Experiences of mentoring in primary health care settings : registerd nurses' and students' perspectives
This research provides an in-depth case study of eight undergraduate nursing students and eight Registered Nurses' experiences of mentoring during clinical placements in general practice. Each student was supported in practice by a Registered Nurse Mentor (RNM) for three weeks. It was found that students' exposure to working in a completely foreign environment led to feelings of isolation and high levels of anxiety. For some students, anxiety was related to RNM's not valuing education in the same way as the students. In three cases, previous mentoring experiences had been so stressful that students had considered giving up nursing and these students approached their new placement with a great deal of apprehension. For the RNM' s they were both teachers and learners, and to manage their roles they employed a number of strategies to facilitate the learning process. All RNM's had started mentoring without any training and they learned how to be a mentor by trial and error. They were enthusiastic about mentoring, although this role added considerably to their busy workloads. Mentors were aware of balancing their responsibilities to each student and client when working as a RNM. They also relied on the support of colleagues and Otago Polytechnic clinical lecturers to ensure that students received the best clinical experience available. Important to this study was the requirement for the RNM to assess students. Failing the clinical placement meant repeating the whole course and this created some tension in the mentor- mentee relationship.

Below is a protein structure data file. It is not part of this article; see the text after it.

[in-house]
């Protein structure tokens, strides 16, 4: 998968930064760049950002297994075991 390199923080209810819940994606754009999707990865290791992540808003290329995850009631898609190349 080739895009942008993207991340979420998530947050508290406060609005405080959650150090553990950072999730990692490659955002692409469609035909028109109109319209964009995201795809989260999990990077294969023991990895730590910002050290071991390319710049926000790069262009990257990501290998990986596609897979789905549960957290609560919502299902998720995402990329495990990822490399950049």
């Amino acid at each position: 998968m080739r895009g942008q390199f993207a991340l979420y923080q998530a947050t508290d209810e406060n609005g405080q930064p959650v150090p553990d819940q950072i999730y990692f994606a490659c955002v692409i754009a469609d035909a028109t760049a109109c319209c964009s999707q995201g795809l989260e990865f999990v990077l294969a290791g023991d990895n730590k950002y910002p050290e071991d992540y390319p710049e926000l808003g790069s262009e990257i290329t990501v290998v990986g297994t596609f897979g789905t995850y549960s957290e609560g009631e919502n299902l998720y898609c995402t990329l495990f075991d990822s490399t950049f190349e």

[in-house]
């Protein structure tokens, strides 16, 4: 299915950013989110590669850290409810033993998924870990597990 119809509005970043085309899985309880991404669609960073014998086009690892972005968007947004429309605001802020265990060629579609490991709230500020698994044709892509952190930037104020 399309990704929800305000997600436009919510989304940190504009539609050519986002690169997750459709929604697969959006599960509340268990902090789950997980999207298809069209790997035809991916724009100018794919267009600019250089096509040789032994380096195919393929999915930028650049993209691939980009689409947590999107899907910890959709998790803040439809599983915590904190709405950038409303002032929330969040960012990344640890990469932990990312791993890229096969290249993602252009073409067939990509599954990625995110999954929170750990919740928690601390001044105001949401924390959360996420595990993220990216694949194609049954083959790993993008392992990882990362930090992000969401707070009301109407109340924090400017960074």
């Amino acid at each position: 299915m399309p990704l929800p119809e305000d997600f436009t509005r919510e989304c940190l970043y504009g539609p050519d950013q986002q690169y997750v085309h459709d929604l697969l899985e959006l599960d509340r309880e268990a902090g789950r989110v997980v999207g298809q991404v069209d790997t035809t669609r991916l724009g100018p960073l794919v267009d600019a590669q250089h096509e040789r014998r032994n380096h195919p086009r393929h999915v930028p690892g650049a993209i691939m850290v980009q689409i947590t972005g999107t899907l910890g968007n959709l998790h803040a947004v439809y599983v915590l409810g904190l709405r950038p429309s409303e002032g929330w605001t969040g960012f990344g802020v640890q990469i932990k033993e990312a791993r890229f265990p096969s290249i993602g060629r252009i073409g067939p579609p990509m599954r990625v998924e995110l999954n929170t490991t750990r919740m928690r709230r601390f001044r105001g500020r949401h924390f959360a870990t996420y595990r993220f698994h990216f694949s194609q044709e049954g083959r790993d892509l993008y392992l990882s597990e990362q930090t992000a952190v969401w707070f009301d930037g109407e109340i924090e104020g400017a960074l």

Advisor: Harland, Tony; Burrell, Beverley
Degree Name: Master of Health Science
Degree Discipline: Nursing studies
Publisher: University of Otago
Research Type: Thesis